This week was an interesting one for those of us who watch the press.
In the UK, the Leveson Inquiry took evidence on how invasive journalists hacked people’s phones, read people’s emails and put notes into their children’s schoolbags. The tabloids complain that their freedom of expression is on the rack, but the evidence given all week shows that they routinely ignored, undermined or rode roughshod over their targets’ freedoms.
The Leveson Inquiry will eventually protect people, both celebrity and ordinary, from excessive press invasion.
In South Africa, the government put the Protection of State Information Bill before Parliament and it was voted through by 229 votes, with two abstentions and 107 votes against. The Bill contains a clause which will allow any organ of state down to the smallest municipality to declare any document as secret and prosecute whistleblowers with jail terms of up to 25 years. There is no public interest defence. The Bill still has two more levels to go through before it becomes law, and the opposition, the media, civil society and statespeople like Desmond Tutu, Nadine Gordimer and Mamphele Ramphele are declaring it a blow against press freedom.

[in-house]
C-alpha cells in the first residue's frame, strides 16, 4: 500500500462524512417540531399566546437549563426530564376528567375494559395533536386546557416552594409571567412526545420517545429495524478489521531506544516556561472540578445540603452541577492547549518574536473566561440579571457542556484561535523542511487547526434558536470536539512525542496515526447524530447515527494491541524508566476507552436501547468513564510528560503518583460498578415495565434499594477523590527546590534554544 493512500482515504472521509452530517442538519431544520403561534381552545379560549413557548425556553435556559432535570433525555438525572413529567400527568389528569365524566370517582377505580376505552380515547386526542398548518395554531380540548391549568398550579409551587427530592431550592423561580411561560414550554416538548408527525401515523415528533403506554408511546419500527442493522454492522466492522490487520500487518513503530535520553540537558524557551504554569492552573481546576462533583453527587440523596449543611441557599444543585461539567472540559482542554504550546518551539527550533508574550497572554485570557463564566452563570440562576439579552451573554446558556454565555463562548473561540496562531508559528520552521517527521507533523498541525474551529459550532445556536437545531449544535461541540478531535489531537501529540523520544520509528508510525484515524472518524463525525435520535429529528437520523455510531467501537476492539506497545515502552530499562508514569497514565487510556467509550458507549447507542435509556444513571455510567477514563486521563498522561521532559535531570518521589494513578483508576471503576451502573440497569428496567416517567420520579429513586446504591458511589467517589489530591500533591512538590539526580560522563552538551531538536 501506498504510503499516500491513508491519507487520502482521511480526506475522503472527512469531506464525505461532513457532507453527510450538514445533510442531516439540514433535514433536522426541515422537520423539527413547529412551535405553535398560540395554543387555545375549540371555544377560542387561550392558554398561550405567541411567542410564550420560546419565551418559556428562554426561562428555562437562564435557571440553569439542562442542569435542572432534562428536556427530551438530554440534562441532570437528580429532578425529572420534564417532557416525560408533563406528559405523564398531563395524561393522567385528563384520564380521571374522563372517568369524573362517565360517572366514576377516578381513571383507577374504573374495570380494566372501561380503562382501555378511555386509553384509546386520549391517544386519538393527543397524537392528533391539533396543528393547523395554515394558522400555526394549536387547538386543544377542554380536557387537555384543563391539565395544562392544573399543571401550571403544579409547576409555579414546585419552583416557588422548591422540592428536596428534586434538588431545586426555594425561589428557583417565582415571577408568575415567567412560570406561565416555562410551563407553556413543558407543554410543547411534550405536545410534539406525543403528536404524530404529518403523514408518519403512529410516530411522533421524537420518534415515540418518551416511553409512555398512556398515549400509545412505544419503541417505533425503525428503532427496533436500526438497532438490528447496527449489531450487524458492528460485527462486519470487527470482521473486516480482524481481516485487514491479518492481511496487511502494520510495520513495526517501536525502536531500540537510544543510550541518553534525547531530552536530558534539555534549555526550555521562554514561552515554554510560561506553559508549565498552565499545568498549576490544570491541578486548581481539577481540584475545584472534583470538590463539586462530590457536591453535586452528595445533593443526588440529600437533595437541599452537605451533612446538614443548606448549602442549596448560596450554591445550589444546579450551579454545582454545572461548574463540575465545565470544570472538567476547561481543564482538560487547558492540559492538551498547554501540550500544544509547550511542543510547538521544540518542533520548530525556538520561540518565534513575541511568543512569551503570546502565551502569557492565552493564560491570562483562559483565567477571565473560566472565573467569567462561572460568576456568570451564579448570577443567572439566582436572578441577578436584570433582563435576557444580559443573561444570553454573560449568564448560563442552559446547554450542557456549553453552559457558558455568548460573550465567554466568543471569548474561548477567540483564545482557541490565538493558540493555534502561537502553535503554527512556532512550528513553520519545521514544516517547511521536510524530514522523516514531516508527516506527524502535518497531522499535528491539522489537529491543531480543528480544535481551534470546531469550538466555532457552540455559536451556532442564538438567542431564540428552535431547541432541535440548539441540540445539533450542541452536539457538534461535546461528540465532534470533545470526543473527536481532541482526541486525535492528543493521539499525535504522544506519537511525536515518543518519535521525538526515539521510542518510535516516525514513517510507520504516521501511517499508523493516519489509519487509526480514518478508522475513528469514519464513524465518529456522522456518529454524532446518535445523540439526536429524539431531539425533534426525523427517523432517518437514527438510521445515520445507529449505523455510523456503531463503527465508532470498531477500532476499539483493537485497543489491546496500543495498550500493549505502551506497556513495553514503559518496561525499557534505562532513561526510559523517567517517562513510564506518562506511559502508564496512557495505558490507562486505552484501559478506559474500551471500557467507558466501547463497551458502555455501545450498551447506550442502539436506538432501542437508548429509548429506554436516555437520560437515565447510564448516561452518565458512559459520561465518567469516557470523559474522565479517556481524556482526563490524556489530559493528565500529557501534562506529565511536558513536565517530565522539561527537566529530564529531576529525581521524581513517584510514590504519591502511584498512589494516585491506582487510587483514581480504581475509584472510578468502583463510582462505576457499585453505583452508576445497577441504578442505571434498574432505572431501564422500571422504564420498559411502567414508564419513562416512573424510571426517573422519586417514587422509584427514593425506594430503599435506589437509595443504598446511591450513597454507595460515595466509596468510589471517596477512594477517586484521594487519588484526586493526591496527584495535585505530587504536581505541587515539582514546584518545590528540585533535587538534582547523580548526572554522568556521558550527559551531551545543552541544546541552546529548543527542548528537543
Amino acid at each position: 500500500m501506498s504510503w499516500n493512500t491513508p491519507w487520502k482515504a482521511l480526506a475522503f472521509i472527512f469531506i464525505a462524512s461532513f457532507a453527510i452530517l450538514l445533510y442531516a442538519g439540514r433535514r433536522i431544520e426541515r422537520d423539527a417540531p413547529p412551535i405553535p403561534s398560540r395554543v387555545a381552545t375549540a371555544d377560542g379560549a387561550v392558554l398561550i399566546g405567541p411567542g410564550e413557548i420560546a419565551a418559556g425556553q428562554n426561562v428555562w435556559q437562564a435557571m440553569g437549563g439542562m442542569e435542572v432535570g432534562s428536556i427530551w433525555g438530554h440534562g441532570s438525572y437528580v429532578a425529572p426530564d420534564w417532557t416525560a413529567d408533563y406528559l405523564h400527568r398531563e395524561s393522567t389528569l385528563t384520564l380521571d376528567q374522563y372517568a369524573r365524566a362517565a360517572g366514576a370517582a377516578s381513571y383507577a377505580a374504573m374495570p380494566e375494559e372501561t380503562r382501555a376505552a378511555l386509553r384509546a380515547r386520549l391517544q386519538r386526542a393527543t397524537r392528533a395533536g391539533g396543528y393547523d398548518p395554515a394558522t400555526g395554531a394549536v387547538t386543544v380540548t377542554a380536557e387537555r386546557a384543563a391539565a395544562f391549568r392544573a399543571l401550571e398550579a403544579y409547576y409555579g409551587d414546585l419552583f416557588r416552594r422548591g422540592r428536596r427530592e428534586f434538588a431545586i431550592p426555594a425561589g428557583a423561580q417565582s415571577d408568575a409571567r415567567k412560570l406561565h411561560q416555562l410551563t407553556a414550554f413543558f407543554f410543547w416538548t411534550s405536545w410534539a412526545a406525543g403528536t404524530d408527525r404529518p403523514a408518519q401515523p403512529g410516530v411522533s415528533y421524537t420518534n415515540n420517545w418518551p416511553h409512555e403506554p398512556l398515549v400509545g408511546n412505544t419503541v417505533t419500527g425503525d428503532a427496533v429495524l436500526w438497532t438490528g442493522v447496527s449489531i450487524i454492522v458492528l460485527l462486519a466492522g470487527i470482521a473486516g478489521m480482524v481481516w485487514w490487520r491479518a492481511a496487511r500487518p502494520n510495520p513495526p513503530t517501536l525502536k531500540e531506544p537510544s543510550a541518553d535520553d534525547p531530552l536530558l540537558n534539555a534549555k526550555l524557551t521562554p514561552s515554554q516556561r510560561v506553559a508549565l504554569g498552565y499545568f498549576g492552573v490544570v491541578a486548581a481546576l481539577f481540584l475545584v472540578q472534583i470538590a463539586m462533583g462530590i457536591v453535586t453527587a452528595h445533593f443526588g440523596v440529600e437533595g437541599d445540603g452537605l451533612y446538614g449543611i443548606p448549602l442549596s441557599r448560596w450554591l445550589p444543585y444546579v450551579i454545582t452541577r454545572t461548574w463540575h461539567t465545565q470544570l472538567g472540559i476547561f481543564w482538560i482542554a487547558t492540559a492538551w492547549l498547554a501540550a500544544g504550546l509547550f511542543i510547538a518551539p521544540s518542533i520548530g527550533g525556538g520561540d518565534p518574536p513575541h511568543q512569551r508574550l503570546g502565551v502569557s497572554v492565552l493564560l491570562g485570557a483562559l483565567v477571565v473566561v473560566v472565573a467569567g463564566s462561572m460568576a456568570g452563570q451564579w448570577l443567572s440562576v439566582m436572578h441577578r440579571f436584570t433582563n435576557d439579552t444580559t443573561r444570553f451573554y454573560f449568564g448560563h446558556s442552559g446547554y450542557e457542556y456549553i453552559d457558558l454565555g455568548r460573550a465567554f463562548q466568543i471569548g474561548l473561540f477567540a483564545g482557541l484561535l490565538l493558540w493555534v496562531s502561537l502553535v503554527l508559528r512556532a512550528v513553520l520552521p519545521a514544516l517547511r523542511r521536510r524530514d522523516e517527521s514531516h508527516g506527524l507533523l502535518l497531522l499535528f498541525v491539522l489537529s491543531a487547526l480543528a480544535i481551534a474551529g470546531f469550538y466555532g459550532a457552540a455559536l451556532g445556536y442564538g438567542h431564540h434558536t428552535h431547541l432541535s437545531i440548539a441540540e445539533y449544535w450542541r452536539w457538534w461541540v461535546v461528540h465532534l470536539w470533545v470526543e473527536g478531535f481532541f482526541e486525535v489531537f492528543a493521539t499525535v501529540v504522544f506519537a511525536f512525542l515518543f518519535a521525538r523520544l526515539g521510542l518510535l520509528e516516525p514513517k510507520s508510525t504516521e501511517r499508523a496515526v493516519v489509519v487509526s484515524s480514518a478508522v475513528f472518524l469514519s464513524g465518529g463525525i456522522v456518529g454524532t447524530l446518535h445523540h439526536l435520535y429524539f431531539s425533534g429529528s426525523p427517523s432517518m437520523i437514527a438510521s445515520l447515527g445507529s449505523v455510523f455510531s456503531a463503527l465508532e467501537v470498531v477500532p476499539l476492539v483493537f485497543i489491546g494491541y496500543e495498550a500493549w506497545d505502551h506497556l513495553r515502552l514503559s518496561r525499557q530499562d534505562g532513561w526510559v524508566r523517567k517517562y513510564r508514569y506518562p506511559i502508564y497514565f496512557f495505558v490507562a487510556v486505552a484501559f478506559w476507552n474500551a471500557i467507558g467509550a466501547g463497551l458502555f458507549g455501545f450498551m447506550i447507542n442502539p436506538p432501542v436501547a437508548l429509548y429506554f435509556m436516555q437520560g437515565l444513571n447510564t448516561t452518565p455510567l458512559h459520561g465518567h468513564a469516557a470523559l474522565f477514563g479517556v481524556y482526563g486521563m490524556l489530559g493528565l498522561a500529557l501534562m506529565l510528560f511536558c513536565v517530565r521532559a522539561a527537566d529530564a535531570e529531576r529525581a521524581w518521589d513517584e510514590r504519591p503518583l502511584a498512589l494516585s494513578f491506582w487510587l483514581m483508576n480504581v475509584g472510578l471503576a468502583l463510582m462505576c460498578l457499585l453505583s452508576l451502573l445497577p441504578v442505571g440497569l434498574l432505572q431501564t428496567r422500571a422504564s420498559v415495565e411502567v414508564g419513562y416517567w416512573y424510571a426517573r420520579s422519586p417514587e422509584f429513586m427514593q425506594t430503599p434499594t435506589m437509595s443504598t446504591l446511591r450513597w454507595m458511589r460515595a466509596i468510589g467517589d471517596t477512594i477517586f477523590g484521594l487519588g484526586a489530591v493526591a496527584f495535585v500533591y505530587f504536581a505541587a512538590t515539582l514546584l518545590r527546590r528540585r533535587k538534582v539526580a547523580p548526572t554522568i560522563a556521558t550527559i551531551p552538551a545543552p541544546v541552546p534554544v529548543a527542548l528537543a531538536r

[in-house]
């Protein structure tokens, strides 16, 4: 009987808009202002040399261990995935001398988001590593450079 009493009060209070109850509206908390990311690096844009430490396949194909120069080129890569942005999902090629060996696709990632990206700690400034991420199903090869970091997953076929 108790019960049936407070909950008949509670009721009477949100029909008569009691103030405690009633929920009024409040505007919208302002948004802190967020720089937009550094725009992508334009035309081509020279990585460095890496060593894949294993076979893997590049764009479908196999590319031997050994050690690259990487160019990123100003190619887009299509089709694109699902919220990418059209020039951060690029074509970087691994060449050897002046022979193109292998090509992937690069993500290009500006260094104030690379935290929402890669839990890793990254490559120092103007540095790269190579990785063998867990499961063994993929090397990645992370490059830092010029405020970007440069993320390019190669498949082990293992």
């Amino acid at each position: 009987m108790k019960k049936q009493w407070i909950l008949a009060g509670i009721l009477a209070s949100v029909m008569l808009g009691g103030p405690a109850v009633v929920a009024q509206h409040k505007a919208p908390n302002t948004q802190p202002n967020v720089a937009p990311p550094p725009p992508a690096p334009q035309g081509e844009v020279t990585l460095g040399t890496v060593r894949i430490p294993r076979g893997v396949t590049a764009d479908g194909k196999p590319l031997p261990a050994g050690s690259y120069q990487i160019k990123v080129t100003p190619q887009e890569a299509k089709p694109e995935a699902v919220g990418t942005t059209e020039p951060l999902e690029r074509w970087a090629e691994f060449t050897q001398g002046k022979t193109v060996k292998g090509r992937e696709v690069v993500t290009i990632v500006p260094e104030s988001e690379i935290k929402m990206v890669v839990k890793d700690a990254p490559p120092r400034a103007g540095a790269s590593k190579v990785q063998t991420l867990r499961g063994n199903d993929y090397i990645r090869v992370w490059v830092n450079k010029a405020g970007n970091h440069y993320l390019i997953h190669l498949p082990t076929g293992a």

The Democratic Alliance’s parliamentary whip, Lindiwe Mazibuko, made a key speech against the bill on Thursday, saying to the MPs in the house,”You’ll tell your children that you fought for freedom, but will you also tell them you helped destroy it?”
The Secrecy Bill will protect government from the press, and allow corruption to go unreported.